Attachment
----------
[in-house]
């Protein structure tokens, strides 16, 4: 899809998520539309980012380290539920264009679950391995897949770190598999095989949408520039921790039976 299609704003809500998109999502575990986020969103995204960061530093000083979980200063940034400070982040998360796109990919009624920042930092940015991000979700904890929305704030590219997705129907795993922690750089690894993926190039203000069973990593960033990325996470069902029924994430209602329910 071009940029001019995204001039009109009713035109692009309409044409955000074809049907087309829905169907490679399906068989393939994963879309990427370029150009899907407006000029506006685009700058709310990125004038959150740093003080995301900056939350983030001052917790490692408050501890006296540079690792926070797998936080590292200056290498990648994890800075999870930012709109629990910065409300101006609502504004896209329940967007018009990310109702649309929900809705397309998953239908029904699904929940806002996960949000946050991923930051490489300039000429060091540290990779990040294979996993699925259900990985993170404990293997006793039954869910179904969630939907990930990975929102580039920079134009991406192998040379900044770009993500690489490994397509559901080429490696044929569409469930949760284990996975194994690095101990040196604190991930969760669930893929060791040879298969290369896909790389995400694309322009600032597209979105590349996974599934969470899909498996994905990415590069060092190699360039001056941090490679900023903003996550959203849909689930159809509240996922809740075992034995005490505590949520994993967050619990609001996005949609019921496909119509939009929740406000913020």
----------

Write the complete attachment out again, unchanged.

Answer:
[in-house]
């Protein structure tokens, strides 16, 4: 899809998520539309980012380290539920264009679950391995897949770190598999095989949408520039921790039976 299609704003809500998109999502575990986020969103995204960061530093000083979980200063940034400070982040998360796109990919009624920042930092940015991000979700904890929305704030590219997705129907795993922690750089690894993926190039203000069973990593960033990325996470069902029924994430209602329910 071009940029001019995204001039009109009713035109692009309409044409955000074809049907087309829905169907490679399906068989393939994963879309990427370029150009899907407006000029506006685009700058709310990125004038959150740093003080995301900056939350983030001052917790490692408050501890006296540079690792926070797998936080590292200056290498990648994890800075999870930012709109629990910065409300101006609502504004896209329940967007018009990310109702649309929900809705397309998953239908029904699904929940806002996960949000946050991923930051490489300039000429060091540290990779990040294979996993699925259900990985993170404990293997006793039954869910179904969630939907990930990975929102580039920079134009991406192998040379900044770009993500690489490994397509559901080429490696044929569409469930949760284990996975194994690095101990040196604190991930969760669930893929060791040879298969290369896909790389995400694309322009600032597209979105590349996974599934969470899909498996994905990415590069060092190699360039001056941090490679900023903003996550959203849909689930159809509240996922809740075992034995005490505590949520994993967050619990609001996005949609019921496909119509939009929740406000913020």